* * *
When I went off in search of the drummers, what I found first was not Cherry Esplanade, where the main stage and food tents are set up, but the Japanese garden. Walking through it brought forth a powerful kick of nostalgia. The garden is beautiful, a gem of landscape engineering (if that wasn’t a real term before, I hereby declare that henceforth it shall be). With the slightest bit of effort I knew I could convince my willing mind that I was back in my old haunts in the Yamanashi mountains, or touring the grounds at one of the gardens in Kyoto. But some of us are wise to abstain from playing make believe so recklessly.
The crash back into reality can be harsh. Still a stranger to New York, I feel more at home in the Garden than I have anywhere else. So many cozy memories of “better” times surface with the appearance of a maple leaf or a koi, or hearing the alien twang of a shamisen. Recklessly, I step, and suddenly the press table is forgotten. Back I go, spirits and memories taking flight, to a place where autumn breezes make playthings out of cherry blossoms and mountains burst with grass instead of trash and cigarette butts, where people are quick to apologize for the slightest of inconveniences, and preserving wa in society is paramount.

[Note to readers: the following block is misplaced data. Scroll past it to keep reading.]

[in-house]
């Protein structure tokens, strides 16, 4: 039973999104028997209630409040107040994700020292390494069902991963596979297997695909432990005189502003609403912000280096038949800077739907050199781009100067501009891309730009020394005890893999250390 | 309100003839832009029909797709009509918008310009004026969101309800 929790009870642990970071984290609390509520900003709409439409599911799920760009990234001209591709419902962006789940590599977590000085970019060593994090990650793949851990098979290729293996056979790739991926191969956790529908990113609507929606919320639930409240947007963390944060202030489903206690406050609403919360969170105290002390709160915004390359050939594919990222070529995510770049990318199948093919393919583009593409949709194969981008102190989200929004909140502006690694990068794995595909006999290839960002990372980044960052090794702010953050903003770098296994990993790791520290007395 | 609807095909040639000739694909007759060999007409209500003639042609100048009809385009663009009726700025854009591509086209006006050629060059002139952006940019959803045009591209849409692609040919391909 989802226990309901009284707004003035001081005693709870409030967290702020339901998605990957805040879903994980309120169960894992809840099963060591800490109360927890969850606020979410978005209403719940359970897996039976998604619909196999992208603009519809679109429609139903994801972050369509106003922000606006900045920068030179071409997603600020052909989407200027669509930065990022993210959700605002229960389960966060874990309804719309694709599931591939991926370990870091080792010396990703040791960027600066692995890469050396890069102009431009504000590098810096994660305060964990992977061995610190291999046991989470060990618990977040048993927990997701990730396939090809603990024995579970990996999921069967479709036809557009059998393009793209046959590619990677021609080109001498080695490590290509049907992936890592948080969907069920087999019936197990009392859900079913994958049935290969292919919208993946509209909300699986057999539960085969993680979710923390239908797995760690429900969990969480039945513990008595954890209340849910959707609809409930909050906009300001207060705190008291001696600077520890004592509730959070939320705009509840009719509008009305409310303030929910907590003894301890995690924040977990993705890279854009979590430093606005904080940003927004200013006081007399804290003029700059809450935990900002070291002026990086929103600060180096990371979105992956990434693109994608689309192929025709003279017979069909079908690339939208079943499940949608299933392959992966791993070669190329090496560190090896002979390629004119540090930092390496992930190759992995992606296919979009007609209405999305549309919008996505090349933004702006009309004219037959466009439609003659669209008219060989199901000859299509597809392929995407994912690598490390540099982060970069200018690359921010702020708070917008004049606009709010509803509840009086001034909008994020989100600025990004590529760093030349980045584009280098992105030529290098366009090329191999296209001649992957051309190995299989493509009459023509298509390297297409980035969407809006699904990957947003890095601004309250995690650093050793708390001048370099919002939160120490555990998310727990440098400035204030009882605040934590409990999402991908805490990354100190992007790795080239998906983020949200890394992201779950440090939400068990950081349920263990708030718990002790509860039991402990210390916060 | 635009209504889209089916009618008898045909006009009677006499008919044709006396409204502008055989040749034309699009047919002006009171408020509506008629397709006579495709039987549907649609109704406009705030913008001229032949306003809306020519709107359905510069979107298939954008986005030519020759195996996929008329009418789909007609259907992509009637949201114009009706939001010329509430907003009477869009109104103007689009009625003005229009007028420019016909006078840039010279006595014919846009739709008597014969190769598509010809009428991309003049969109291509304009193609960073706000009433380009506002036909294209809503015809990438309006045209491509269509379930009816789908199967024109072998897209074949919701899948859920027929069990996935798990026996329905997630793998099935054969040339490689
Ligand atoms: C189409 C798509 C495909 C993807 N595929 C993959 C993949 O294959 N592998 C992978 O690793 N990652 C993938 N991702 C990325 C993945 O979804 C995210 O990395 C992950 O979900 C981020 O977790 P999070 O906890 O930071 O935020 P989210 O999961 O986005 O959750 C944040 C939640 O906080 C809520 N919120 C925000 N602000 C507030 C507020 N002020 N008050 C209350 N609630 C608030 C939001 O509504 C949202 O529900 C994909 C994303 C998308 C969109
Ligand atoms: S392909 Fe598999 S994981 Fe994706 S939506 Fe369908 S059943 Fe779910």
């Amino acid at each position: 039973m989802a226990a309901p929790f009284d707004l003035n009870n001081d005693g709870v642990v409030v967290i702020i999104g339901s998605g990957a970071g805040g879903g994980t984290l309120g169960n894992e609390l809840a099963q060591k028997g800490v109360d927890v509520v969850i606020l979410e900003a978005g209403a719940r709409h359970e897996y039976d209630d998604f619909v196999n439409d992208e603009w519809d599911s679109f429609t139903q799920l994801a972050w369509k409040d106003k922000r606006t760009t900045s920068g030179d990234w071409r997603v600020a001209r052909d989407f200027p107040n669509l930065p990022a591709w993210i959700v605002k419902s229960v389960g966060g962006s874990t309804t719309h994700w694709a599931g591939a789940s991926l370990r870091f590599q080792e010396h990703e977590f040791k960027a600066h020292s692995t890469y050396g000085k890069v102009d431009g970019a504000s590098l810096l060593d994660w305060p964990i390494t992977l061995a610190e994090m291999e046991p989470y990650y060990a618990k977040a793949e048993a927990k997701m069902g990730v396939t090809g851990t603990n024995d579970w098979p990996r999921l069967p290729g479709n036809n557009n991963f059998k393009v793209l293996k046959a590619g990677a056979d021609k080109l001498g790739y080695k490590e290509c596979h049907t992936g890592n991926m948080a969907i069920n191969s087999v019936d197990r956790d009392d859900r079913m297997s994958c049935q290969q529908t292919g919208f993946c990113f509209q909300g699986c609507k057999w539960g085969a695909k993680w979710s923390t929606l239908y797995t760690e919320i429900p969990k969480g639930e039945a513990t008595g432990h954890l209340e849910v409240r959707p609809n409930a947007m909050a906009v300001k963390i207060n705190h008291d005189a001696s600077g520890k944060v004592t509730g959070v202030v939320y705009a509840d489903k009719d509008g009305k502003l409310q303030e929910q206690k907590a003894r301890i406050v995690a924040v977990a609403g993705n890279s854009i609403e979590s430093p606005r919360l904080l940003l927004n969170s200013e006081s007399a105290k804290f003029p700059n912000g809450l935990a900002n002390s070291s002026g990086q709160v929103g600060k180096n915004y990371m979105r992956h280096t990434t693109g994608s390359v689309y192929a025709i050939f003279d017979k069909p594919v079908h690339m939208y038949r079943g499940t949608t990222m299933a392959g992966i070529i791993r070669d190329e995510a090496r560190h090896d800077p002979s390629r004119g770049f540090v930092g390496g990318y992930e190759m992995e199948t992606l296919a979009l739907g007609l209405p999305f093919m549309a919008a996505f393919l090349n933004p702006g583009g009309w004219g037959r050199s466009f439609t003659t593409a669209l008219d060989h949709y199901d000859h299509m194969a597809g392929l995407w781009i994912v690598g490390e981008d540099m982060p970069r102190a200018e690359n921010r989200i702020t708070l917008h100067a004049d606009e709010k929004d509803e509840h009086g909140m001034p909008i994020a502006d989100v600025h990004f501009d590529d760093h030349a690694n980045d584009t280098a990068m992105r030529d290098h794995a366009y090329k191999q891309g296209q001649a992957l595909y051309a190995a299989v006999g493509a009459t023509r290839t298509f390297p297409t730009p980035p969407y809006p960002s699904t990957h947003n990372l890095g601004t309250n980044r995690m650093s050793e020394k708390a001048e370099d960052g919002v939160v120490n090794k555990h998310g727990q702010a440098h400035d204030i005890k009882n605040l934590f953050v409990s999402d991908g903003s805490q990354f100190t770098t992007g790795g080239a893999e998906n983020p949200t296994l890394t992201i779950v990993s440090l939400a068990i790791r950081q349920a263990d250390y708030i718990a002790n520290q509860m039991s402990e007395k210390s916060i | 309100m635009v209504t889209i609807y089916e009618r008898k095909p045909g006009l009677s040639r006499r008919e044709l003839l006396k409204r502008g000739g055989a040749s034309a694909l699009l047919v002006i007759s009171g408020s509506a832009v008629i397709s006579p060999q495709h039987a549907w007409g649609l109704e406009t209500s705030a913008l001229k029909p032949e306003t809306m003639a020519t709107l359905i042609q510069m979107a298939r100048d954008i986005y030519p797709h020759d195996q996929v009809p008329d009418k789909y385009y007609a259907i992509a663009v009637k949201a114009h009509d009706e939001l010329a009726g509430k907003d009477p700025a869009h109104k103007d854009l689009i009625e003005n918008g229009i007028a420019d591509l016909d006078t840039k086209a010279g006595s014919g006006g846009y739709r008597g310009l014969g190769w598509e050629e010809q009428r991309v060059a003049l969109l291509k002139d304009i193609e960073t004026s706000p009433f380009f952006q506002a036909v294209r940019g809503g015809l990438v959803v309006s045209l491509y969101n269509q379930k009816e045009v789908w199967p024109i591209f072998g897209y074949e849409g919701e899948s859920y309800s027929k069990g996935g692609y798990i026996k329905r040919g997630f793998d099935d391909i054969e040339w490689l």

* * *
I come out of my reverie long enough to hear the MC introduce the Ryukyu Buyo and Nihon Buyo dancers. I’m in a freefall now. Terminal. I miss you, Japan. 2010 was a long time ago; 2008 longer still. I feel, as I so often do, the acute pangs of regret, that I could have, should have been with you in March, 2011.
I find a distraction in the gaiety happening around me; so many jovial, happy families, friends and couples, all enjoying the weather and festivities under the cherry trees, many partaking in the overpriced bento lunches and seasonal Japanese sweets. Were it not for living on a shoestring budget I would seriously consider buying one for myself, if only to relive those late night stops at Family Mart on my way home from a night of careless revelry with my friends or office nomikais. I ate these lunches with a certain amount of relish when I was an exchange student at Tsuru University, sitting out on the school patio with the other members of my program, each of us with wooden chopsticks in one hand, flimsy plastic trays in the other.
Regrettably, it’s very clear to me at this point that I will fail to adequately do my job as a reporter of this event. I admit I did not interview any of the performers or try to get a quote in advance from the event publicist. Hell, I’ve hardly spoken to the other spectators. The one interaction I went out of my way to initiate was to offer to take a family picture of a Japanese couple and their daughter. “Shall I take a picture with the three of you?” I asked in their native tongue, which I had previously observed them using amongst themselves.